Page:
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Re: Bodhisattva Path of Theravada

Post by perkele » Sun Nov 19, 2017 9:28 pm

DNS wrote:
Sun Nov 19, 2017 9:14 pm
I meant he doesn't deliberately not progress, but rather progresses over lifetimes, perfecting the paramitas. He doesn't get full-enlightenment and then forego nibbana, the way a Mahayana enlightened master would, as far as I understand the concept and differences between Theravada and Mahayana.
I see, yes, thanks for clarifying.

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Re: Bodhisattva Path of Theravada

Post by Zom » Sun Nov 19, 2017 11:28 pm

I am aware that the Theravada has 10 Perfections (Dasa Paramita). I hear conflicting views where some say Theravada has its Bodhisattva path whiles others say that it doesnt. So my question is -

Does the Theravada have its own Bodhisattva path leading to Supreme Buddhahood as an alternative to the paths of the Sravaka and Pacceka Buddha?
The answer is: yes, there is a bodhisatta path to Buddhahood in Theravada, however, Buddha never spoke about this and never taught this -) The fact is, some things in Theravada are later doctrinal developments, and some elements are taken from some other sources.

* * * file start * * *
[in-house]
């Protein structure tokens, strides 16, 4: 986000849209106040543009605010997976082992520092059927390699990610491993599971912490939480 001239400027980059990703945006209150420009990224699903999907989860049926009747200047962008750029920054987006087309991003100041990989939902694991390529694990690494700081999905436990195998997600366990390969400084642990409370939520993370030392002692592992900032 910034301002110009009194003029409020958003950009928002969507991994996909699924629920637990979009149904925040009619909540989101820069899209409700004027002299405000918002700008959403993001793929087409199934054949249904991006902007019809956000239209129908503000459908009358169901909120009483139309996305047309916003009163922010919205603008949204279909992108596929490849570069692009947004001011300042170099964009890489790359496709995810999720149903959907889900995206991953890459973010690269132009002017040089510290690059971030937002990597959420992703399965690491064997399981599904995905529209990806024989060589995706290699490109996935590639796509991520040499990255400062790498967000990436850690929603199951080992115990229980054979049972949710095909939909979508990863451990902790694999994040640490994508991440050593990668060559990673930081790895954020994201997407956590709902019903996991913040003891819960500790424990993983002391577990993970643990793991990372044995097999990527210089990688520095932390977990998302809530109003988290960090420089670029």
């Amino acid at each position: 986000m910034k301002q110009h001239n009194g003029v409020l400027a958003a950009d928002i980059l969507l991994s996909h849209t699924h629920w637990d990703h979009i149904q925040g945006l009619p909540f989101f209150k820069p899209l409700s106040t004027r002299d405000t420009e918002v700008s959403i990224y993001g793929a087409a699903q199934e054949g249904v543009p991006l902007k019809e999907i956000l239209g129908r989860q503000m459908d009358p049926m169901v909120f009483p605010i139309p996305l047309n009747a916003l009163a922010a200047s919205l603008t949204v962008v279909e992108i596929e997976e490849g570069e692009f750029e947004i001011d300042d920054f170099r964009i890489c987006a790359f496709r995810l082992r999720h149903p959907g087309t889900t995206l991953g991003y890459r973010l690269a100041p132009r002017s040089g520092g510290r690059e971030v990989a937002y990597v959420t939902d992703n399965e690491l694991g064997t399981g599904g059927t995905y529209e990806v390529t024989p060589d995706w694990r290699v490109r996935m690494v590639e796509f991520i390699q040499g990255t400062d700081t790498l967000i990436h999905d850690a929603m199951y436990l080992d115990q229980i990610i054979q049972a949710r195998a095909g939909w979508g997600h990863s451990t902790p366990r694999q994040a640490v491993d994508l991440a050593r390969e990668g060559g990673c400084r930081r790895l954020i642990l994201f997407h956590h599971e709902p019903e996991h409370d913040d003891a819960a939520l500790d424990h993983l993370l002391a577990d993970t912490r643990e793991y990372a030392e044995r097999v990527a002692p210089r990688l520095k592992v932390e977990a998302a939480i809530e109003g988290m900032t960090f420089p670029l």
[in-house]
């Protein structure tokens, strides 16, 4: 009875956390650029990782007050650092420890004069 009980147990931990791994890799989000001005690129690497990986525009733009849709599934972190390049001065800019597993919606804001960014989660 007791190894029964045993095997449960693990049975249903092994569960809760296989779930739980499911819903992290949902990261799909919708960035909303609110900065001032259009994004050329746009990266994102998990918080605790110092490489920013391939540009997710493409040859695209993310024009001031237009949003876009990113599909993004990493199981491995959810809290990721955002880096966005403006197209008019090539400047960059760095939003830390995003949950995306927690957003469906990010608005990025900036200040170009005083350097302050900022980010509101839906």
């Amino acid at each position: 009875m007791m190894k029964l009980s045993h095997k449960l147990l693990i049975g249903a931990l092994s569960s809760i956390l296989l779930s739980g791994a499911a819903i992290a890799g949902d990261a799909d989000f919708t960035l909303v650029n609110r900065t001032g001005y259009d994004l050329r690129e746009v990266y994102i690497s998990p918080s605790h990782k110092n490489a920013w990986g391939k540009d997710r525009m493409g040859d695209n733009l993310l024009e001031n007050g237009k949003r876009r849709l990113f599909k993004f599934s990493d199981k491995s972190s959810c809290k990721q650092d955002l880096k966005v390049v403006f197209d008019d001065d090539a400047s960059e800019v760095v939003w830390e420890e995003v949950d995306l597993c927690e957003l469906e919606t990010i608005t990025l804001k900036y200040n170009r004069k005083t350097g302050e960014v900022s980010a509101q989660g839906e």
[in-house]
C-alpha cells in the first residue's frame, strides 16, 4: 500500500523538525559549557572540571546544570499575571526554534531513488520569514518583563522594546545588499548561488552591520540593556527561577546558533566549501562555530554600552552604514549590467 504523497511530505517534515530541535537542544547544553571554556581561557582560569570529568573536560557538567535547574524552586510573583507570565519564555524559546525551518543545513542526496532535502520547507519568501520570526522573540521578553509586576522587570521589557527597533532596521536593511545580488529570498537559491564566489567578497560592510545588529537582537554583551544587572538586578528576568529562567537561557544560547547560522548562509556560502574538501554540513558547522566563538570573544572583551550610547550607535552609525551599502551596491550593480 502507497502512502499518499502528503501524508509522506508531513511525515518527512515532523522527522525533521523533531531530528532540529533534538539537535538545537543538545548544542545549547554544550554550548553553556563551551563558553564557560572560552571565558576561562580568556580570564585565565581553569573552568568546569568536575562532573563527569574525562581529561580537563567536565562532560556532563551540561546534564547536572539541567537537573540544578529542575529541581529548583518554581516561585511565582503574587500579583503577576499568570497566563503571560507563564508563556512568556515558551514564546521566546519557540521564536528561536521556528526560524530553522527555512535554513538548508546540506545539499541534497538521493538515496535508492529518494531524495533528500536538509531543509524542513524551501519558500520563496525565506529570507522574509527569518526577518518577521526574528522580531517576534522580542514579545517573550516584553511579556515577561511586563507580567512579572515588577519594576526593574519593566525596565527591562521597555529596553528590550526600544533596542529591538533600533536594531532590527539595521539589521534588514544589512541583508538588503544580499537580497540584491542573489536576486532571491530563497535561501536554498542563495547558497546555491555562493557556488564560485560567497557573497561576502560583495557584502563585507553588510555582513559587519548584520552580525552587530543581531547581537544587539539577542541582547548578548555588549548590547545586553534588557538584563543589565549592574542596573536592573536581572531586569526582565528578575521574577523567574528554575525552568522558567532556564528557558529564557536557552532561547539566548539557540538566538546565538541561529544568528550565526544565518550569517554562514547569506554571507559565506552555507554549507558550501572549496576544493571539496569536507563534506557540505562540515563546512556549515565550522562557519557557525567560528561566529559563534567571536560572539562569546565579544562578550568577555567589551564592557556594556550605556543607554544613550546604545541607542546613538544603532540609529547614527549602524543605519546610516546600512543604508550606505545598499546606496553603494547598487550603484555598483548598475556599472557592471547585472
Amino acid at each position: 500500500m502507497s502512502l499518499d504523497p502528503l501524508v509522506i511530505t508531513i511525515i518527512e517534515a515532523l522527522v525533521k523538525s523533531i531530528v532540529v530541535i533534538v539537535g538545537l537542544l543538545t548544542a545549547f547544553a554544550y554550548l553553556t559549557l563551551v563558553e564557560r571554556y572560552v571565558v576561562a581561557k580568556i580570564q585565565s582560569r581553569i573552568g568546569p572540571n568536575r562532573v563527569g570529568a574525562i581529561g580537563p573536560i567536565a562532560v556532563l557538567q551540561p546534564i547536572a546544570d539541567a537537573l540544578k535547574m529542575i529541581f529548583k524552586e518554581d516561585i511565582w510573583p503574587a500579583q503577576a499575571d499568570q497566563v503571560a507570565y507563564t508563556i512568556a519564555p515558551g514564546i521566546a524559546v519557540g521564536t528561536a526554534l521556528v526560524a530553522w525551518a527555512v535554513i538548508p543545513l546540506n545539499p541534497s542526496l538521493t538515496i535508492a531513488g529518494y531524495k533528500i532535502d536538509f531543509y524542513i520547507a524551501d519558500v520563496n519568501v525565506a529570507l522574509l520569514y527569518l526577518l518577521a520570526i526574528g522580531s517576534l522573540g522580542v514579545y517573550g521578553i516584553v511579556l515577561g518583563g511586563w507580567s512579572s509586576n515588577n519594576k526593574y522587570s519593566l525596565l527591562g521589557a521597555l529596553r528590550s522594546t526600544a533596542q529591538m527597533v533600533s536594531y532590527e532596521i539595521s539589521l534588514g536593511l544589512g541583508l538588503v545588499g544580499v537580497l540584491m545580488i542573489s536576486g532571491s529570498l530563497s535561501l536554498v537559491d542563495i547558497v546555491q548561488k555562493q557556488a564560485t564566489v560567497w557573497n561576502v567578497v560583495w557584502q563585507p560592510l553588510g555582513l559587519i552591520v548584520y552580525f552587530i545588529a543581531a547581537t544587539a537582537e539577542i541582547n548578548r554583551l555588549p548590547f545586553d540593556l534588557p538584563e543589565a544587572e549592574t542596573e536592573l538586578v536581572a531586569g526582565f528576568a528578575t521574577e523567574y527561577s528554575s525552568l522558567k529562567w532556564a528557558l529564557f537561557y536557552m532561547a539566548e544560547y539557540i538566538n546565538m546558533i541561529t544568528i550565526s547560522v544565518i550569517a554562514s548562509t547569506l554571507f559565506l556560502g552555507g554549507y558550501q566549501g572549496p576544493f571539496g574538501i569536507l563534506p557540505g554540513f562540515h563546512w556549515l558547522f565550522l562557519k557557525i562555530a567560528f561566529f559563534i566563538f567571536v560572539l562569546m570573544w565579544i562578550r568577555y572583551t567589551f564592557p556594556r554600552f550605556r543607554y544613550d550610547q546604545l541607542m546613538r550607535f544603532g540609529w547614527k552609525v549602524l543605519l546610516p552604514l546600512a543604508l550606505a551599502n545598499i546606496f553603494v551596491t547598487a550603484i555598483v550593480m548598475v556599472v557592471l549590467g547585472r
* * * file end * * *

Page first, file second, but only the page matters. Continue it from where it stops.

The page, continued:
I'd personally say that bodhisatta aspiration even conflicts with the Buddha's idea of salvation.

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Re: Bodhisattva Path of Theravada

Post by Kim OHara » Sun Nov 19, 2017 11:43 pm

This page presents several versions of the Mahayana Bodhisattva vows - http://www.katinkahesselink.net/tibet/vows.html.

Re the OP: the first answers from brady and DNS agree with my understanding, i.e., the bodhisattva path is not totally absent from Theravada but it's way out on the fringe. At the daily-life level, however, the differences seem to be more theoretical than practical, in that both traditions advocate boundless compassion and encourage followers to do good works - and say that we're not going to make it to nirvana/nibbana anytime soon so we just have to keep on being good people.

:namaste:
Kim

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Re: Bodhisattva Path of Theravada

Post by DooDoot » Mon Nov 20, 2017 4:31 am

Dharmasherab wrote:
Sun Nov 19, 2017 4:10 pm
I hear conflicting views where some say Theravada has its Bodhisattva path